June 26, 2013

A Faith that Produces Food

Darriel Harris

Darriel Harris

Program Officer, Baltimore Food and Faith Project

Johns Hopkins Center for a Livable Future

Ribbon-cutting for Strength to Love Farm

Anyone who has met Elder Harris of Newborn Holistic Ministries of Sandtown-Winchester in Baltimore knows that he is an exceptional leader, a man dedicated to his community, and a man of faith. A testament to those qualities is Newborn Holistic Ministries, which has established a suite of projects that include Martha’s Place, Jubilee Arts, and now, the Strength to Love Farm.

The Strength to Love Farm, Elder Harris’s latest initiative, has a goal that is at least threefold: provide dignity-verifying employment opportunities to ex-offenders, beautify areas of blight within Sandtown-Winchester, and make affordable, healthy, and sustainable food available for the residents of Sandtown-Winchester and the greater Baltimore area. This latest initiative is a collaborative effort involving Big City Farms and the City of Baltimore. The City of Baltimore provided the land, Big City Farms provided the farming expertise, and Newborn Ministries provided the personnel, community connection, overarching project focus, and the farm name.

Hoop house in Strength to Love Farm

“Strength to Love” is a name borrowed from Dr. Martin Luther King Jr.’s third book. The book includes sermons and ideas composed during and after the Montgomery Bus Boycott. The prelude begins, “In these turbulent days… economic and racial injustice threaten the very survival of the human race. Indeed, we live in a day of grave crisis.” Dr. King goes on to offer fervent love as the best and only plausible solution to overcome the crisis, and his words inspired Elder Harris. Elder Harris understands the present time to also be a time of crisis. For Dr. King, the crisis was created by the injustice of racial segregation. For Harris, the crisis is caused by the injustice of a lack of access and possibilities, which in turn stifles creativity and greatly contributes to the cycle of poverty and incarceration. Consequently, Harris began Strength to Love II as an initiative to fervently love and integrate ex-offenders with people moving back into the neighborhood as a means to overcome that crisis. While doing so, Harris is also addressing another crisis—the food crisis.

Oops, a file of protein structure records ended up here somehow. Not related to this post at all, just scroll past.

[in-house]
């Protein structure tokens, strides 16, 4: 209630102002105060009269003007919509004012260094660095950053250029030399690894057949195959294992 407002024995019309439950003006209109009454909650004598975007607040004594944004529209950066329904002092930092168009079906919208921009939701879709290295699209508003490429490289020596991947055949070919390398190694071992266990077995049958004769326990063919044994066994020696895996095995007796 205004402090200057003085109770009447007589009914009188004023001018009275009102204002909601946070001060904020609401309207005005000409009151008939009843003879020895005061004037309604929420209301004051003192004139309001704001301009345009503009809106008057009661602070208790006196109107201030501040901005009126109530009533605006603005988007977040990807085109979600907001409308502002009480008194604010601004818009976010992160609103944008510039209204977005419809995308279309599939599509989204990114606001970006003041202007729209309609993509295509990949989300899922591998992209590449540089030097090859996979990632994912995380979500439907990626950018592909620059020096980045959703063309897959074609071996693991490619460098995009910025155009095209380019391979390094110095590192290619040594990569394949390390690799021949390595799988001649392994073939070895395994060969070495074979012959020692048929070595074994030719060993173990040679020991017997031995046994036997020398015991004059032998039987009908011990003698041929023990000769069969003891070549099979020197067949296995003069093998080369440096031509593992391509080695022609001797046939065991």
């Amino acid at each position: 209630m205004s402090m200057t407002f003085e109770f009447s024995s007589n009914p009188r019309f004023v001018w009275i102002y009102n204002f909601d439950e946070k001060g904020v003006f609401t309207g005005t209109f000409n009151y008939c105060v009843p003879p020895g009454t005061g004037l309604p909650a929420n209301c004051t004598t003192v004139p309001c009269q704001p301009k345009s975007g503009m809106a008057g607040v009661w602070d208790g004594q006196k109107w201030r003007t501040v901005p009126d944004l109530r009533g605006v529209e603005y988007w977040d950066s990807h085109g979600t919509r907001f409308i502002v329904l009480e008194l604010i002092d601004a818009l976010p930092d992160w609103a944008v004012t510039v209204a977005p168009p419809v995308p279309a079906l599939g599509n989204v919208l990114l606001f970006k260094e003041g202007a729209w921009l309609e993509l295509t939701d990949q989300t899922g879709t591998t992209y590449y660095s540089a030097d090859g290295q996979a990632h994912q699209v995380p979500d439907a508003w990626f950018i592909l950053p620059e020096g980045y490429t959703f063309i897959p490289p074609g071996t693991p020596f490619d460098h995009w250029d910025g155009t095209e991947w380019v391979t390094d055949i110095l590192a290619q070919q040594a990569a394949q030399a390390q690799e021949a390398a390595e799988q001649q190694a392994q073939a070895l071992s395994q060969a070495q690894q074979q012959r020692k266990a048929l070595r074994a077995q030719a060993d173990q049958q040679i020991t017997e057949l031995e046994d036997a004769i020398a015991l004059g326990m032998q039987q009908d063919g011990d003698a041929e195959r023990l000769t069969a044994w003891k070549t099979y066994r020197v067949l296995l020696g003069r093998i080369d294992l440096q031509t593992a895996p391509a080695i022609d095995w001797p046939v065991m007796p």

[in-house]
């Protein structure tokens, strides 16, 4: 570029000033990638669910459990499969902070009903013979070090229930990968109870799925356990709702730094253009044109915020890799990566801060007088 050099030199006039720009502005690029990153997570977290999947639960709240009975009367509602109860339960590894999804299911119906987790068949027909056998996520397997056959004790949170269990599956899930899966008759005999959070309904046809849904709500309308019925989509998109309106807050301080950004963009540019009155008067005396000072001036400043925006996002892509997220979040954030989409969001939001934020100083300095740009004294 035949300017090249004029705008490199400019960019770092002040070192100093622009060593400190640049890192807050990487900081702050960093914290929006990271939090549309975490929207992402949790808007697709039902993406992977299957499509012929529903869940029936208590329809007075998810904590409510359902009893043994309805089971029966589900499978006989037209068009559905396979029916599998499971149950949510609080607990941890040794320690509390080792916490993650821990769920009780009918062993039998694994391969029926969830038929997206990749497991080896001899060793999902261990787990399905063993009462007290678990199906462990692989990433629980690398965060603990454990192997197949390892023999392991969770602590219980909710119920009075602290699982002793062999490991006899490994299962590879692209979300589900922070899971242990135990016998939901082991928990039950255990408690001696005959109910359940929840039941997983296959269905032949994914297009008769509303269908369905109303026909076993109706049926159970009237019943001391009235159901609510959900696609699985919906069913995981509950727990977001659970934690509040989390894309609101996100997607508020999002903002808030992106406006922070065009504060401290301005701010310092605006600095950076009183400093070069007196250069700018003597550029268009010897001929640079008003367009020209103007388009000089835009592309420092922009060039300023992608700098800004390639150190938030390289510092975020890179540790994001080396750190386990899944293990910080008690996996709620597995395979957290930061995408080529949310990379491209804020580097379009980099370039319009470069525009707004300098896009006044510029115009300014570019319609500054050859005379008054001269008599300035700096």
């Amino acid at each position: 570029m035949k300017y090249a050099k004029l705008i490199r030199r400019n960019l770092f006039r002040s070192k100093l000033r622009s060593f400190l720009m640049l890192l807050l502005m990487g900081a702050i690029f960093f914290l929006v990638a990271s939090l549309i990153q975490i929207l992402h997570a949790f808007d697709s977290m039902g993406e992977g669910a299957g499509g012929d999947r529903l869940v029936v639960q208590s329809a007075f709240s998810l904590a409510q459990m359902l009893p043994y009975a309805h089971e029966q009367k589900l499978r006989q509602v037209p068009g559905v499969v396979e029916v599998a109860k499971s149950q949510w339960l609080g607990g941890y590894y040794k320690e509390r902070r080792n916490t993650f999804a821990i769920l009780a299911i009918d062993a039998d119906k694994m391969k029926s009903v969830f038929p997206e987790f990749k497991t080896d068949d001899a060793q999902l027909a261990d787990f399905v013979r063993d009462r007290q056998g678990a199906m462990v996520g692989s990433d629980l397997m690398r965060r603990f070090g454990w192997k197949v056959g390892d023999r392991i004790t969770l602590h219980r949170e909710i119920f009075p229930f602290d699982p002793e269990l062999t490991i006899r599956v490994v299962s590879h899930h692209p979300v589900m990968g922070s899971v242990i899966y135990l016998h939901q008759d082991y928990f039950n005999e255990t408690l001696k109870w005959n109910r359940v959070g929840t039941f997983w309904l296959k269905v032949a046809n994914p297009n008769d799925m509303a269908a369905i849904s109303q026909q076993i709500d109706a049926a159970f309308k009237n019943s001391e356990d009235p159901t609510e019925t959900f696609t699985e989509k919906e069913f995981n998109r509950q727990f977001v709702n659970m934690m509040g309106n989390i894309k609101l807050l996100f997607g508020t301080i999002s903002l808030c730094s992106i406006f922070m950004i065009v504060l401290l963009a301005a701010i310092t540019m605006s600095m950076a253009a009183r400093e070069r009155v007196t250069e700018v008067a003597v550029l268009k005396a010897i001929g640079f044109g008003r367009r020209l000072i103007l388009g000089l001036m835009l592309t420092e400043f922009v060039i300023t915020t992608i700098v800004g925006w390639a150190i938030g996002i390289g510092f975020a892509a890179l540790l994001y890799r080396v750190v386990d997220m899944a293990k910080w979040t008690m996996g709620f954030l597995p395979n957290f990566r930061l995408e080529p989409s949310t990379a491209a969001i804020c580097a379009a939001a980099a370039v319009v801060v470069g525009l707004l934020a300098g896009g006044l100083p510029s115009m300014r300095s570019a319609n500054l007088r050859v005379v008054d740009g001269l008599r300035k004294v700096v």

According to Baltimore City Health Department data, the life expectancy within Sandtown-Winchester is six years lower than the city average, and 17 years lower than the far wealthier Roland Park area. The two greatest causes of death in Sandtown-Winchester are heart disease and cancer respectively, both diseases largely influenced by diet, together accounting for over 45 percent of all deaths. The Strength to Love Farm hopes to have a positive impact on these statistics. During the June 19 celebration commemorating the project and celebrating the collaboration between the partners, Elder Harris encouraged neighbors to put down junk food and begin picking up the healthy produce grown right there in the neighborhood. (Coverage of the celebration is here.) The celebration ended with a keynote address from Mayor Stephanie Rawlings-Blake, a prayer by Pastor Thurman of New Song Church, and a repast offering healthy fruits and vegetables instead of the typical finger meats and carbs. The feast was a step in the right direction for a community whose faith is pushing them to make positive leaps in the area of love, justice, and food access.

 Photos: Darriel Harris, 2013.


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